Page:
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Member Research & Reports

Member Research & Reports

Michigan: Study Links Common Chemicals to Preterm Births in Puerto Rico

Scientists seeking answers to what is behind high rates of preterm birth in Puerto Rico have found an association between exposure to chemicals commonly found in many consumer products and a shorter duration of pregnancy and increased risk of preterm birth. 

Dr. John Meeker, professor of environmental health sciences at the University of Michigan School of Public Health, and colleagues from several U.S. research universities found that higher urinary concentrations of phthalate metabolites in women translated into 42 percent greater odds of having preterm births — before 37 weeks — compared with women with lower exposures.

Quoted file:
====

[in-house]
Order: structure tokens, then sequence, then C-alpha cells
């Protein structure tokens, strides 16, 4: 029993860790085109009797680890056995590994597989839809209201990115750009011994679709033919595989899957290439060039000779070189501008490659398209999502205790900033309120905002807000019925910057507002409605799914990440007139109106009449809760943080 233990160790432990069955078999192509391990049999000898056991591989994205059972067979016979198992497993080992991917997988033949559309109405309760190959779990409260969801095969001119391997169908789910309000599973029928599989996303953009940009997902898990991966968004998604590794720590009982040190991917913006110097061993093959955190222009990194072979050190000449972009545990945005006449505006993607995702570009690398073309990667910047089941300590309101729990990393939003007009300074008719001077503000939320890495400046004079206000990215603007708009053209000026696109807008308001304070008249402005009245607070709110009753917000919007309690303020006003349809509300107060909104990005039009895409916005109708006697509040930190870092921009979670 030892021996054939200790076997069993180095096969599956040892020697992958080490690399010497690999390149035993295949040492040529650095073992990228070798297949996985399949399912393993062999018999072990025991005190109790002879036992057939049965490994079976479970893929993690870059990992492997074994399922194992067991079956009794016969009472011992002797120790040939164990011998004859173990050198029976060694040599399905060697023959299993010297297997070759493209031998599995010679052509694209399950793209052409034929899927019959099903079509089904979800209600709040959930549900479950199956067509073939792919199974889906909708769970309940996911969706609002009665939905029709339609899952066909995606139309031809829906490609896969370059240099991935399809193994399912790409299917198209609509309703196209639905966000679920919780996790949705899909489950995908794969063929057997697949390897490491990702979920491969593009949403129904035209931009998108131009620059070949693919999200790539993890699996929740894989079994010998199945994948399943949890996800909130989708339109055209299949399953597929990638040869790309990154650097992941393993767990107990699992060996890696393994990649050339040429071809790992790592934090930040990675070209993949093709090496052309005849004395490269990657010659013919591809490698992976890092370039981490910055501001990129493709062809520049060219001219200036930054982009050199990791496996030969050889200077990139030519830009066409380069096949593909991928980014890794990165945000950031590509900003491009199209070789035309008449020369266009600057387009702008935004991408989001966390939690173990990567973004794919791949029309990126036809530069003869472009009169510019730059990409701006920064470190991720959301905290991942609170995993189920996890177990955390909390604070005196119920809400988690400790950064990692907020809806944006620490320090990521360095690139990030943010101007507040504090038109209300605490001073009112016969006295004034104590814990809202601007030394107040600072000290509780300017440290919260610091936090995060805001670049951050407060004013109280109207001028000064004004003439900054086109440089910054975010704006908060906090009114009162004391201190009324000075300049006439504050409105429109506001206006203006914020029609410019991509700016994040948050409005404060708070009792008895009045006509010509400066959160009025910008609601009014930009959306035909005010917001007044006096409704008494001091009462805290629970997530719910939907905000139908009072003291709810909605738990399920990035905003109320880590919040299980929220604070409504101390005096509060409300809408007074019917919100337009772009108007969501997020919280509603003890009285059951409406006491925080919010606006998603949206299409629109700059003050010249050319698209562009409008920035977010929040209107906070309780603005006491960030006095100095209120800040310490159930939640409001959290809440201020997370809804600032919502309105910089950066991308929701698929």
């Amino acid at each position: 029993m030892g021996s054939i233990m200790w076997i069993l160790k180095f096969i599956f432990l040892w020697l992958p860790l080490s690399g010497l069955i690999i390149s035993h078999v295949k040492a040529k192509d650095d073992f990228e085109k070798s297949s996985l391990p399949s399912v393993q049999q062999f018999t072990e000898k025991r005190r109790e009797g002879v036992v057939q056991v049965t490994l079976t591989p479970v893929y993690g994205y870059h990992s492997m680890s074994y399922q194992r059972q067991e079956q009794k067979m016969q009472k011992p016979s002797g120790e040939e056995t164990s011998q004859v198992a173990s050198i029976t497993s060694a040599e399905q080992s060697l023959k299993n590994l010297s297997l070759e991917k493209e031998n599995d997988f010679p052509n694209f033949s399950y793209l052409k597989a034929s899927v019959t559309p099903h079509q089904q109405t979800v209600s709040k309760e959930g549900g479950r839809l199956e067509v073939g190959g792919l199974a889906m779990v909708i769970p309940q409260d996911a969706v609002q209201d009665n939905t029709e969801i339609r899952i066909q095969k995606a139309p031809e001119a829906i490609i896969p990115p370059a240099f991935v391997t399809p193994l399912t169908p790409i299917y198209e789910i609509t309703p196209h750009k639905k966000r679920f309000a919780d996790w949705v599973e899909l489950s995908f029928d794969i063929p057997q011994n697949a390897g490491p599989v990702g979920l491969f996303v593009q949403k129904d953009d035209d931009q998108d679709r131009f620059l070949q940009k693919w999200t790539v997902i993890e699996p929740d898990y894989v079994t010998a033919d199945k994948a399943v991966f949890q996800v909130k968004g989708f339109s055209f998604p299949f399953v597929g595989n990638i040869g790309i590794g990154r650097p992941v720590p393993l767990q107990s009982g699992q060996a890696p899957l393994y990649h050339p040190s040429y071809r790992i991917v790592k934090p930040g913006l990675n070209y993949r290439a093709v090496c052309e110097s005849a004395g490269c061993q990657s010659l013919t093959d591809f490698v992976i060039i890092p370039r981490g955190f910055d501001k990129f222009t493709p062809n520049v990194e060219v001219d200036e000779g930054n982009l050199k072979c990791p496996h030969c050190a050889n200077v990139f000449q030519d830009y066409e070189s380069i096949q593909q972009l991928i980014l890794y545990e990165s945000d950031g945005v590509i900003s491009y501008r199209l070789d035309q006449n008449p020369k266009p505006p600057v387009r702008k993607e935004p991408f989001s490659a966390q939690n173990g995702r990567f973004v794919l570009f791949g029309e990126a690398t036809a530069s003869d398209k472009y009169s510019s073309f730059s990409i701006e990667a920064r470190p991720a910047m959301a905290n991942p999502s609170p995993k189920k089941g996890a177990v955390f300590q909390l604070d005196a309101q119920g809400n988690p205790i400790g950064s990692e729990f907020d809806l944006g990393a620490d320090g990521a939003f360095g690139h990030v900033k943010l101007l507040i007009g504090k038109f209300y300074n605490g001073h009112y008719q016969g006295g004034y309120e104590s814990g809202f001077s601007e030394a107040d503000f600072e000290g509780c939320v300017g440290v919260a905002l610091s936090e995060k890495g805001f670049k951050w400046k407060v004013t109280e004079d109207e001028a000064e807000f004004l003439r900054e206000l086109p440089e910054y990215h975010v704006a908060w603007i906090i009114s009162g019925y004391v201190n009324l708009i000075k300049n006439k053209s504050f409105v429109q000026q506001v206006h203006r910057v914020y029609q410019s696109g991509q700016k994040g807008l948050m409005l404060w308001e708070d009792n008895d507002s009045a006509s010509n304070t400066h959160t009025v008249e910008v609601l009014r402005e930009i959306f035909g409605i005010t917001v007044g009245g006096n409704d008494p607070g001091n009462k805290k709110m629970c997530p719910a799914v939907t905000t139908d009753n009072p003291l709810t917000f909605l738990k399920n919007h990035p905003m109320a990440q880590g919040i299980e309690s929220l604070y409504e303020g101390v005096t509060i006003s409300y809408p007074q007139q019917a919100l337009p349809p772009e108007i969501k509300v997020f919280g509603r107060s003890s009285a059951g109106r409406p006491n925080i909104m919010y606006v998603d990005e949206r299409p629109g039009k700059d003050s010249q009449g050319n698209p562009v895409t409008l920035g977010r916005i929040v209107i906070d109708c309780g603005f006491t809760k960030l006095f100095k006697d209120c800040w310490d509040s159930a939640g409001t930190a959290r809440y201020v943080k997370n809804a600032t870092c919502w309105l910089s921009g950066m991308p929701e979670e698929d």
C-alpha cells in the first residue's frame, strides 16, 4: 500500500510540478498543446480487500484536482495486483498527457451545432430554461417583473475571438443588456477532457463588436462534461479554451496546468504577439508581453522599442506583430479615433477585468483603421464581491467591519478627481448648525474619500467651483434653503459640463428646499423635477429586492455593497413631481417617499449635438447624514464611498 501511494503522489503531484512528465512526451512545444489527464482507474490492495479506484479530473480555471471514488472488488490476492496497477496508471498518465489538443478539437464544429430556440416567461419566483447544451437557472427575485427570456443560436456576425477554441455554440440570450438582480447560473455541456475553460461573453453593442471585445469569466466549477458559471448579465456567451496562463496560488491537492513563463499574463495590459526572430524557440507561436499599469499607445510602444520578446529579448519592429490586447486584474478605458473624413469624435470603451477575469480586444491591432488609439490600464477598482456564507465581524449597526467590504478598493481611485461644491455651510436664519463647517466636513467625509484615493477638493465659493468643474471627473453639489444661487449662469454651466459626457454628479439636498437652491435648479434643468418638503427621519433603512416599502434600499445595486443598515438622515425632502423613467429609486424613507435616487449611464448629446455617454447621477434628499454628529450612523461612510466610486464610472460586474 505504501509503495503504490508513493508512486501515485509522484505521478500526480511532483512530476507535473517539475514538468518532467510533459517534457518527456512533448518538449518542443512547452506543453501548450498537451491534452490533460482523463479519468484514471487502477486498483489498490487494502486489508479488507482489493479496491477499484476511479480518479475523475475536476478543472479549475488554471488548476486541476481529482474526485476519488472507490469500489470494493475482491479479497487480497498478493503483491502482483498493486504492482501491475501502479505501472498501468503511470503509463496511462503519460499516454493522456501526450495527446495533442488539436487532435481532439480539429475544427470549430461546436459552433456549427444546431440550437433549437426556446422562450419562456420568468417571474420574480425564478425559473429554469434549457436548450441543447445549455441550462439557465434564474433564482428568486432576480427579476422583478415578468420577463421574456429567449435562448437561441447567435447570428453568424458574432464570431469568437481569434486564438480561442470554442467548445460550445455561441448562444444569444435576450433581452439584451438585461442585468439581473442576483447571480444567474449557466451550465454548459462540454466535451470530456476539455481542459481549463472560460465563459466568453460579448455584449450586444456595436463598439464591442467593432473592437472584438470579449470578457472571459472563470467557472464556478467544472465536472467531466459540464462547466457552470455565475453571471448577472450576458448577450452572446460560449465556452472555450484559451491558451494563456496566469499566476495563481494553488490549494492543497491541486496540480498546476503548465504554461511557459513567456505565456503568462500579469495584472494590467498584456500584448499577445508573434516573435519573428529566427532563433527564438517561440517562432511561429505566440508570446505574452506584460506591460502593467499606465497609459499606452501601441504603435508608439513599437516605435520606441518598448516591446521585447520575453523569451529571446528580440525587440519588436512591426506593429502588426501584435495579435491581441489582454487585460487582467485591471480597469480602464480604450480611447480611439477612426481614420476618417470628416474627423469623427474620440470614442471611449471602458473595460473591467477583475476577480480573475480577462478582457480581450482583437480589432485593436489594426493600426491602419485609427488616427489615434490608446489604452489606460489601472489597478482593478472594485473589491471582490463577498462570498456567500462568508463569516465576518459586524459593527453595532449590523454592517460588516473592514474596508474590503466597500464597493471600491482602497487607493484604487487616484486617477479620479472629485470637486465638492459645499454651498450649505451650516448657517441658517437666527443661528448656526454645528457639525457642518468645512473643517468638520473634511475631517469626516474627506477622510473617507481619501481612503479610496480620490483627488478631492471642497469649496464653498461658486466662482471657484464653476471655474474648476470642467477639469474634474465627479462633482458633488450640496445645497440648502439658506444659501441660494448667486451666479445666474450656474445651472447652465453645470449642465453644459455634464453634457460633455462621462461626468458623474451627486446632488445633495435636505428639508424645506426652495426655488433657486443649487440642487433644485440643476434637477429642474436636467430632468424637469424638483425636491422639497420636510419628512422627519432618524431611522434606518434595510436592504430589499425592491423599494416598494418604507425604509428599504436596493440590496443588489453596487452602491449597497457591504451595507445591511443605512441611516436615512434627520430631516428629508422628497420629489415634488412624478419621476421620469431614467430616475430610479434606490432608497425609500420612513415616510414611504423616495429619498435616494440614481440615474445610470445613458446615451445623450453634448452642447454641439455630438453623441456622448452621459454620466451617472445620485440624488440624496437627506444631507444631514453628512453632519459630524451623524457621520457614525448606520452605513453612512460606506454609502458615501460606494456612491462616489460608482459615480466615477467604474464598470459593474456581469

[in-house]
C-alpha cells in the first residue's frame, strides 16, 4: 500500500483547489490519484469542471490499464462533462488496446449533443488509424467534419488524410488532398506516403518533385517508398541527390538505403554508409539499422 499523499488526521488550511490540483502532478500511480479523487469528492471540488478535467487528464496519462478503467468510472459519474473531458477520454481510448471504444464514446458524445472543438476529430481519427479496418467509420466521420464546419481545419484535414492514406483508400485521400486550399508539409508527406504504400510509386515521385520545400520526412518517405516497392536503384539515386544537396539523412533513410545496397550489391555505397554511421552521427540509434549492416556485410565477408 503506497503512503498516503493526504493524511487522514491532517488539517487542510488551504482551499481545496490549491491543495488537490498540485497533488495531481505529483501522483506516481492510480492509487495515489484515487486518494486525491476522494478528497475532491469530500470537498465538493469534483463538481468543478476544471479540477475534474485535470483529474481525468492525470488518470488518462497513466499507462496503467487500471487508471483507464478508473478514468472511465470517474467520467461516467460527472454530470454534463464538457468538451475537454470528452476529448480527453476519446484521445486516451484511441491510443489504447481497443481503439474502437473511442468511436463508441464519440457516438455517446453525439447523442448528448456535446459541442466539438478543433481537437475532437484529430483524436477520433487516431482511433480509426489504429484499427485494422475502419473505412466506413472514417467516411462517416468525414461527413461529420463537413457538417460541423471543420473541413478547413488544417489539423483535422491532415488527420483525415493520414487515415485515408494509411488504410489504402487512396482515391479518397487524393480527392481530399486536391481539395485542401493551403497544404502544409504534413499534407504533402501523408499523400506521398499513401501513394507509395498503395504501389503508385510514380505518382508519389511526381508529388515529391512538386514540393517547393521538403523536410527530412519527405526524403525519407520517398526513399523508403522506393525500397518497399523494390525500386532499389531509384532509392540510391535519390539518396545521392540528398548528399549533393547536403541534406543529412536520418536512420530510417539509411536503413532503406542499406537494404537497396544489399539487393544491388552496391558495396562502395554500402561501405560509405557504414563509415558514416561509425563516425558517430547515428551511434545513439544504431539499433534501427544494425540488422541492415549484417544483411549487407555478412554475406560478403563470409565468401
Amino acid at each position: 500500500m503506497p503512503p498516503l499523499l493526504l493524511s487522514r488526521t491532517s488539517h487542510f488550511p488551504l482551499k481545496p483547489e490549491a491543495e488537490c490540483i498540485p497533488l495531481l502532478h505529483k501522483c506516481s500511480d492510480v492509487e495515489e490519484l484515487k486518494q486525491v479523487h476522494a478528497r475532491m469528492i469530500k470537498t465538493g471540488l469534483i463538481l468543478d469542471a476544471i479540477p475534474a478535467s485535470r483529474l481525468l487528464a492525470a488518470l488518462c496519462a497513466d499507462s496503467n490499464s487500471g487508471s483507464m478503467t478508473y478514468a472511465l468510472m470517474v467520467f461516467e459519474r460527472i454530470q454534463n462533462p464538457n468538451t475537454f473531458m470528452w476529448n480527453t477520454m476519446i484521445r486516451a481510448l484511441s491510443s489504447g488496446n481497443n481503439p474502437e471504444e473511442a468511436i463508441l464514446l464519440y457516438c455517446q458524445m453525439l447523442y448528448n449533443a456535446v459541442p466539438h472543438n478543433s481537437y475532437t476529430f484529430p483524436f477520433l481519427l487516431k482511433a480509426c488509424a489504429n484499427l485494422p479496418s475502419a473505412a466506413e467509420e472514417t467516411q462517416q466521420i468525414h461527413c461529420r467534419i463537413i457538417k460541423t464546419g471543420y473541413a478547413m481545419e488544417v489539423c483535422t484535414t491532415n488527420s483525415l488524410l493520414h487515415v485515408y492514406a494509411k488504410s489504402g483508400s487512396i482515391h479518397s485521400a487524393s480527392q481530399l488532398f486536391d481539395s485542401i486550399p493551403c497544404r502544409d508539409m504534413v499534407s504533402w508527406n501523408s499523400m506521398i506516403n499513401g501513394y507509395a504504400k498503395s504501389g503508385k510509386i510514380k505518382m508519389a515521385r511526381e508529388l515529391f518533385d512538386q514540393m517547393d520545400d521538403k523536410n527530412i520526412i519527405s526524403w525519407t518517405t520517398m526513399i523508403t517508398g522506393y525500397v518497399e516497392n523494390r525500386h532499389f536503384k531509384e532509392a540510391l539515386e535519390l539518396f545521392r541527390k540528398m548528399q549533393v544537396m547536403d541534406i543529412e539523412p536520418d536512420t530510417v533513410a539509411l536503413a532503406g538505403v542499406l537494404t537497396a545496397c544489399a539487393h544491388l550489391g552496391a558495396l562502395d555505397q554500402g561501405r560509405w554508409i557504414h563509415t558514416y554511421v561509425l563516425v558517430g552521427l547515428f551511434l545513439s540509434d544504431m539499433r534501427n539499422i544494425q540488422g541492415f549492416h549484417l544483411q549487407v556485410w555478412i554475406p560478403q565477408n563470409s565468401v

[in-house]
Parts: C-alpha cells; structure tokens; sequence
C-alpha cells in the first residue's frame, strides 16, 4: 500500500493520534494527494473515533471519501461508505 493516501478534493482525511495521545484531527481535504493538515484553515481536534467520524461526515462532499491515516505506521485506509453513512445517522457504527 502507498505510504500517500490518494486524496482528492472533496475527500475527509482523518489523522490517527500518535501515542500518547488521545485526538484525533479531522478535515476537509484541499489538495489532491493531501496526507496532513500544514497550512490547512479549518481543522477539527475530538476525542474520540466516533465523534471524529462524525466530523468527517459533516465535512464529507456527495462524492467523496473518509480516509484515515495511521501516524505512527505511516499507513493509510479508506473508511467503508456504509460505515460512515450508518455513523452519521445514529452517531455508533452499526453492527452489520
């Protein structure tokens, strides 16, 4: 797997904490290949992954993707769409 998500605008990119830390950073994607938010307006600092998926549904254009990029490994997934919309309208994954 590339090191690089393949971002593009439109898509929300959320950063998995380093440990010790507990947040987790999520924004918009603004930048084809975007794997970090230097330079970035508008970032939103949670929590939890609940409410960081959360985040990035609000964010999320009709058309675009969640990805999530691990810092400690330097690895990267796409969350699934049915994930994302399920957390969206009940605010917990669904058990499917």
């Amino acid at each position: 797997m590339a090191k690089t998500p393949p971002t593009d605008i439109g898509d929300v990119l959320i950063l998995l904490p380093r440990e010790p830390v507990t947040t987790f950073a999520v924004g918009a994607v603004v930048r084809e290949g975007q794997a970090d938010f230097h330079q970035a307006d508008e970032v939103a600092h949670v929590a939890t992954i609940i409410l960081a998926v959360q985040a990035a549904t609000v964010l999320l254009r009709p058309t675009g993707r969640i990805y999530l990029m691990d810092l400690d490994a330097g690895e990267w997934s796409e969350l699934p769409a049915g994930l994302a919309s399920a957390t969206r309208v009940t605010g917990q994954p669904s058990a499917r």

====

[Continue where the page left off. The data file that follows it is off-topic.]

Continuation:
“Women with exposure levels bordering the highest 25 percent of the population, on average, had a pregnancy that was one-and-a-half days shorter than women whose exposure was bordering the lowest 25 percent,” Dr. Meeker said. 

Phthalates are found in personal care products such as perfumes, deodorants and lotions, and in food, adhesives, vinyl flooring, plastic shower curtains, some medications and more.

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